EU’s policy of appeasement with totalitarian Turkey is irrelevant
The European Union’s newly elected and appointed officials are slowly but finally getting back to business after the COVID-19 pandemic outbreak and a compromise on the EU’s 2021-2027 budget.
Like their predecessors, they want to demonstrate their differences, if not superiority, in dealing with a multitude of internal and external challenges.
One such challenge is certainly the so-called “common foreign policy” which the incoming European Commission had unusually ambitious designs about.
EU Commission President Ursula von der Leyen talked about a “geopolitical commission” to strengthen citizens’ trust in foreign policy. And her deputy in charge of foreign affairs and security policy, Josep Borrell, declared prematurely and clumsily that the EU should relearn the language of power. As though it ever learned it!
Actually, the European Union, as an institution, never had such an ambition as its member states never allowed a supranational – thus common – foreign policy, even less a security policy, which is principally performed by NATO.
The European bloc certainly won’t develop a common foreign policy anytime soon. The role of the high representative for foreign affairs and security policy consequently consists of reporting back to the foreign ministers of 27 EU states, his real bosses. And “common” policies that stand at that heading are “a minima” like “the world turns around the sun”.
Moreover, more than five commissioners are in charge of various policies which all have an external dimension, from external trade to international partnerships, from enlargement to “promoting the European way of life”.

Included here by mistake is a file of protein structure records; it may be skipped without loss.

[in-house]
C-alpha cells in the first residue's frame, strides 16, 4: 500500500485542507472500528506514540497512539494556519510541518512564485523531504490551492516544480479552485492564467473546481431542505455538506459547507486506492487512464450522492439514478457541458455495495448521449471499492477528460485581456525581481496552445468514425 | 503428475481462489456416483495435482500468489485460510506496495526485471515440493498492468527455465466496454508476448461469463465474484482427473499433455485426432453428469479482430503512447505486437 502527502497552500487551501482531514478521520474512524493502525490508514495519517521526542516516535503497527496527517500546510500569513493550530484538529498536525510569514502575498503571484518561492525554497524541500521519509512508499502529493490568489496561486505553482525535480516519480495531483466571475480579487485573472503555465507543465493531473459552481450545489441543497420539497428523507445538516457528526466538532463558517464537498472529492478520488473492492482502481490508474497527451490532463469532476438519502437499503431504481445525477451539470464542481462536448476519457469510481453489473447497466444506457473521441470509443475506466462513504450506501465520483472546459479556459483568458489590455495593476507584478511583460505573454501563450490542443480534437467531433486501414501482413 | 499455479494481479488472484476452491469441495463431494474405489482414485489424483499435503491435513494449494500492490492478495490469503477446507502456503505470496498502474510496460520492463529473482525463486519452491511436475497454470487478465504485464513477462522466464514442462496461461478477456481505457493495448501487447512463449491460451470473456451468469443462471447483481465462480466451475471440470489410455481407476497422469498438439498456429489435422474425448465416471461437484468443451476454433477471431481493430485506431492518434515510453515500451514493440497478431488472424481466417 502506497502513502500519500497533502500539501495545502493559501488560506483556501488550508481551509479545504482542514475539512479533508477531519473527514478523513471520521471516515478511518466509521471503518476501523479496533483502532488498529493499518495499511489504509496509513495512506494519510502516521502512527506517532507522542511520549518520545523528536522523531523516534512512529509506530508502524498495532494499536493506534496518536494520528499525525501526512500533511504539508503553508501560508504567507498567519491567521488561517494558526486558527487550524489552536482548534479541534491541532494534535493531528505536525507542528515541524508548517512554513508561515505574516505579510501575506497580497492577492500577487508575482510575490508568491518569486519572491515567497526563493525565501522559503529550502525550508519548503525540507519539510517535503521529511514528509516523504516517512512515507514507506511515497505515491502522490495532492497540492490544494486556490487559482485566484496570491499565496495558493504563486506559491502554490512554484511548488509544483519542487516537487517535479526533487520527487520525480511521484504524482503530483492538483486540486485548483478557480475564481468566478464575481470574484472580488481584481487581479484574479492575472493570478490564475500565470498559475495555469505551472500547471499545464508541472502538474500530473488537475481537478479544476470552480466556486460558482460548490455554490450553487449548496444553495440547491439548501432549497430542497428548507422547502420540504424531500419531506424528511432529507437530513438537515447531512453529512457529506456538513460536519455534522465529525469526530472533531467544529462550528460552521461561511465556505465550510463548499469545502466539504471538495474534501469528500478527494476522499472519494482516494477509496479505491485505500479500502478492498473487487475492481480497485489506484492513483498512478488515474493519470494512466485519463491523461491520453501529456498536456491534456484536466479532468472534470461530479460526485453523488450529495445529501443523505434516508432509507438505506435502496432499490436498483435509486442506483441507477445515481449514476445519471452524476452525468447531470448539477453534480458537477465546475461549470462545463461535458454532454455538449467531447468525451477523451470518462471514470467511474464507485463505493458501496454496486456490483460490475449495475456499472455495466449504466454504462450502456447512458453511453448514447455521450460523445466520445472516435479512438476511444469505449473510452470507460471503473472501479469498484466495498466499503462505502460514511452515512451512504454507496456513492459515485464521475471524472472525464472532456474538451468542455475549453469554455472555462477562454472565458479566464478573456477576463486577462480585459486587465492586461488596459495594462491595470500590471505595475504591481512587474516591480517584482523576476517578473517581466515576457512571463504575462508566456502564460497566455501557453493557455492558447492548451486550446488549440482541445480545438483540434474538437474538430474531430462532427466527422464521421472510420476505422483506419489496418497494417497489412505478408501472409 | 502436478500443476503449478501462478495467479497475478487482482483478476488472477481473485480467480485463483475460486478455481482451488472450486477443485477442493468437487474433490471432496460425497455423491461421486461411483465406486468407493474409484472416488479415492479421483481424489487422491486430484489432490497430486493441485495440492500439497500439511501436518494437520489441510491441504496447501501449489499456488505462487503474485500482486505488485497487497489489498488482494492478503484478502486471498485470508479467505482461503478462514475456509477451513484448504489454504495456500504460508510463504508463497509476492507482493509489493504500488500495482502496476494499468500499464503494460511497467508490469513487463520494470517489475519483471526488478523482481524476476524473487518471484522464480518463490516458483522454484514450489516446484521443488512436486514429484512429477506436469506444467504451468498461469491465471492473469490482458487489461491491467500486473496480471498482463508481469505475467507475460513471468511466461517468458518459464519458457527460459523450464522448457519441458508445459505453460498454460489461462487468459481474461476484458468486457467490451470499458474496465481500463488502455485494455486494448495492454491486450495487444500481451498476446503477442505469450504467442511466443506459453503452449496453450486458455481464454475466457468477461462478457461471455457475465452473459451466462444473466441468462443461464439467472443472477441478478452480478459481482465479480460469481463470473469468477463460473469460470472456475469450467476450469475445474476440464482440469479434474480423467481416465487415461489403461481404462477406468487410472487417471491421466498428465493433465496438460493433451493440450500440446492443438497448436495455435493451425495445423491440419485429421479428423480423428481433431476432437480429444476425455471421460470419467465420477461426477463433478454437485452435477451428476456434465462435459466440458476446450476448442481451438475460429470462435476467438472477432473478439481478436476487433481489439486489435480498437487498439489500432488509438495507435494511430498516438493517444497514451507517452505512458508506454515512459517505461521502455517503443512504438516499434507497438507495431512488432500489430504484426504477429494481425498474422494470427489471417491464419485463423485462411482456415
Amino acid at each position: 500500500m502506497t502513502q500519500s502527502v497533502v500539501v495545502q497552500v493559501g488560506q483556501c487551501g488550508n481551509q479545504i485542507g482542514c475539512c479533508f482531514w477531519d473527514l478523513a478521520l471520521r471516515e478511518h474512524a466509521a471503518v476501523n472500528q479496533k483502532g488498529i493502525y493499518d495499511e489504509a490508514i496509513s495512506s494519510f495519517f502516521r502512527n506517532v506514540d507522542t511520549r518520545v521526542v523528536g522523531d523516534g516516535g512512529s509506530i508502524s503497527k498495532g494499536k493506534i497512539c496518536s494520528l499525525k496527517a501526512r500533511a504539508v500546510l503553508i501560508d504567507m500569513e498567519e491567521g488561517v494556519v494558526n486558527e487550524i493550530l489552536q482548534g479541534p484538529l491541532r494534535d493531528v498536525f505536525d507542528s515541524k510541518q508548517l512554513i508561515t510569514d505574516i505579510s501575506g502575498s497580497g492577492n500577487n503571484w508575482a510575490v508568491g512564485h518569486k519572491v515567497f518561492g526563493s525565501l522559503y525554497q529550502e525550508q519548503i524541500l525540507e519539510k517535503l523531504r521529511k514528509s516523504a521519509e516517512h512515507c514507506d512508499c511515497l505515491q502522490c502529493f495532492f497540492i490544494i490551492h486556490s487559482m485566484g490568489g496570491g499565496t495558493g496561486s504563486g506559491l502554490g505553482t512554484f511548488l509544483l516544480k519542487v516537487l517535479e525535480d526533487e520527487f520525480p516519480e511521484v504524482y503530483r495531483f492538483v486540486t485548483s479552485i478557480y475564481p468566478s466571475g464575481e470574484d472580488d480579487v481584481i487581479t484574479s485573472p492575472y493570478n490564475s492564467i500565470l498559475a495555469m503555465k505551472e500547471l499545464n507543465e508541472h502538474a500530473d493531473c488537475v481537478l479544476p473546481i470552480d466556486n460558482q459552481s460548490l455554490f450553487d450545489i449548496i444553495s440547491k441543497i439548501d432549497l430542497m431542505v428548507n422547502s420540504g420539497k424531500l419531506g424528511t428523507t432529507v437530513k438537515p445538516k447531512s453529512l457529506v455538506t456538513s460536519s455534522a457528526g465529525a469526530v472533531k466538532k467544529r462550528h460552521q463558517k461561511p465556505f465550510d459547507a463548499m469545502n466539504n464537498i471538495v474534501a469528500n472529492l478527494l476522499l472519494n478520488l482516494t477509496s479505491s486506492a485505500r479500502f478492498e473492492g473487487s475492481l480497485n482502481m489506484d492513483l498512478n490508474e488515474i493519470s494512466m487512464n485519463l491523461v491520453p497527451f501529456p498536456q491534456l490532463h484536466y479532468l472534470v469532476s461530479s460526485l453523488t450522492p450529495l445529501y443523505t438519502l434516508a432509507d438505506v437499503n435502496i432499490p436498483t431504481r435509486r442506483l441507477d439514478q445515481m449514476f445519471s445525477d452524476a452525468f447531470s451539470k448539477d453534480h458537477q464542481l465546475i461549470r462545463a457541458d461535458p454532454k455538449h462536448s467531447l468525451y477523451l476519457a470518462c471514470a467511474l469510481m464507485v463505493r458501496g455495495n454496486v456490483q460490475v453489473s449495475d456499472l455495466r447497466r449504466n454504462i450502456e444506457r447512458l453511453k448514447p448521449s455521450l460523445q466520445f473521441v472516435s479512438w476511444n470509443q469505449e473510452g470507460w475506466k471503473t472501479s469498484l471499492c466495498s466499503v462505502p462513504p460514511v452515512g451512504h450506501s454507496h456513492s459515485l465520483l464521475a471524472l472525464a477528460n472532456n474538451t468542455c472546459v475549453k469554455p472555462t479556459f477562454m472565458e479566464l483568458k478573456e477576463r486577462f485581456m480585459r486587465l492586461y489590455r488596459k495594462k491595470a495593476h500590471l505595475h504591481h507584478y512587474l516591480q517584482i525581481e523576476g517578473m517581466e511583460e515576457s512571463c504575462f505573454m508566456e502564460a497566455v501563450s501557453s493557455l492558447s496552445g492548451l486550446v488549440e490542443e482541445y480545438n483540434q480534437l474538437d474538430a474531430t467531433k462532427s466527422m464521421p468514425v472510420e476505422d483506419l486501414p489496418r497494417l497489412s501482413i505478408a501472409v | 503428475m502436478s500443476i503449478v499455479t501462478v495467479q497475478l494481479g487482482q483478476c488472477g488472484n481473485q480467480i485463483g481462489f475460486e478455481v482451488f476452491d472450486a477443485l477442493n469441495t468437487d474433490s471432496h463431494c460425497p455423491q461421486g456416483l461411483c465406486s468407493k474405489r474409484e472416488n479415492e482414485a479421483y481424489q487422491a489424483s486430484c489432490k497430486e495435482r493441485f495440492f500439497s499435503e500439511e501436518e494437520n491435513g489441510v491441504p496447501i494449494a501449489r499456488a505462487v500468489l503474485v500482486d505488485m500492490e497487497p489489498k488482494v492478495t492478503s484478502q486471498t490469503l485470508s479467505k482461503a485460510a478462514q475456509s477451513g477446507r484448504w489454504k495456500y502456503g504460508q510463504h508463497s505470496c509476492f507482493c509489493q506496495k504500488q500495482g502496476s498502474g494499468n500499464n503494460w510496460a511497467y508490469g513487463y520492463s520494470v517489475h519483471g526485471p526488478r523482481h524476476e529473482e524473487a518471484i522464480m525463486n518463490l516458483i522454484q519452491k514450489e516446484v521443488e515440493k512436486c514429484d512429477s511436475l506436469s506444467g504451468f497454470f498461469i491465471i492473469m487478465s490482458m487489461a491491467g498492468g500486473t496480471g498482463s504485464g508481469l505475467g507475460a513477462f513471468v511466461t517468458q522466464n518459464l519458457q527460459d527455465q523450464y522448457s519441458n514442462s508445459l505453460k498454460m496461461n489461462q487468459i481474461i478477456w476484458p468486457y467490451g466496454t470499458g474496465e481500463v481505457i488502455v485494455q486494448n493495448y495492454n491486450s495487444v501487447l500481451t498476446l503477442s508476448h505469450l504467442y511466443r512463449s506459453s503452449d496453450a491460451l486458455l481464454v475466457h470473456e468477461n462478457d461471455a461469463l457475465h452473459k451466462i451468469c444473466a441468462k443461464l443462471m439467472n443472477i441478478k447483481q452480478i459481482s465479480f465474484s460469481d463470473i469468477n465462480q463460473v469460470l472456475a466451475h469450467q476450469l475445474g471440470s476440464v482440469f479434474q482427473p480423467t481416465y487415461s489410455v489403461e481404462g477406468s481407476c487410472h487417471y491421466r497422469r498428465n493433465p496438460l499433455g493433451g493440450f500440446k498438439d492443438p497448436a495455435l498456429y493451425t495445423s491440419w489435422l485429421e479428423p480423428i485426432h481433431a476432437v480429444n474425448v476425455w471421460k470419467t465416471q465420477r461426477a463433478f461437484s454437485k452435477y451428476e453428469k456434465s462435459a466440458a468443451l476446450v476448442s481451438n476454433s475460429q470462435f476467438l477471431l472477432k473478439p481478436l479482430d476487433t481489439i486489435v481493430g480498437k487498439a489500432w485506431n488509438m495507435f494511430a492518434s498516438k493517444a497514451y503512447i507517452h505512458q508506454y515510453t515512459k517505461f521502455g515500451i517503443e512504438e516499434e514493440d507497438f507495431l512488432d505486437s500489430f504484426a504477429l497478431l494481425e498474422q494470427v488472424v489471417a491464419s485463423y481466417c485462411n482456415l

Nevertheless, this non-job hasn’t impeded successive High Representatives since 1992, to congratulate themselves or to fool around as the “Foreign Policy Tsar”. Borrell is no exception, though with less humility than his predecessors.
One invention of his is actually the new “Turkey policy” doomed to fail like his “Libya policy”.
The new Turkey policy contains some outstanding catchwords: “keeping the channels of communications open”, “double track approach”, “engaging with Turkey”. In reality, it consists trivially and banally to find ways and means of appeasing and cajoling a totalitarian regime by invoking imperious necessities to engage with that “key partner”.
The High Representative derives its legitimacy from the actions – or rather non-actions – of three large member states, Germany, Italy and Spain, next to some minor, but openly pro-Erdoğan, members like Hungary and Malta.
There are three reasons for this contemptuous behaviour. Westerners are obsessed with keeping Turkey within NATO at all costs. Secondly they are terrified at the prospect of Turkish refugee influx in case of implosion. And they are not ready to curtail their trade with Ankara, especially in arms.
Yet these concerns seem pointless in terms of results. Ankara is openly flirting with Moscow and doesn’t hesitate in challenging allied solidarity, as seen with Greece but also vis-à-vis the Baltics.
The anxiety regarding Turkish refugee flows is useless as Turkish citizens will leave anyway a country which guarantees less and less their personal and material security. Official figures and estimates from Western intelligence services already show 1.8 million departures from Turkey since July 2016. There is no use fearing the inevitable as Turkish refugees will leave, exactly like Iranians after 1979.
As for trade, Western companies are becoming increasingly vulnerable to a Turkish debt default, which can happen anytime now.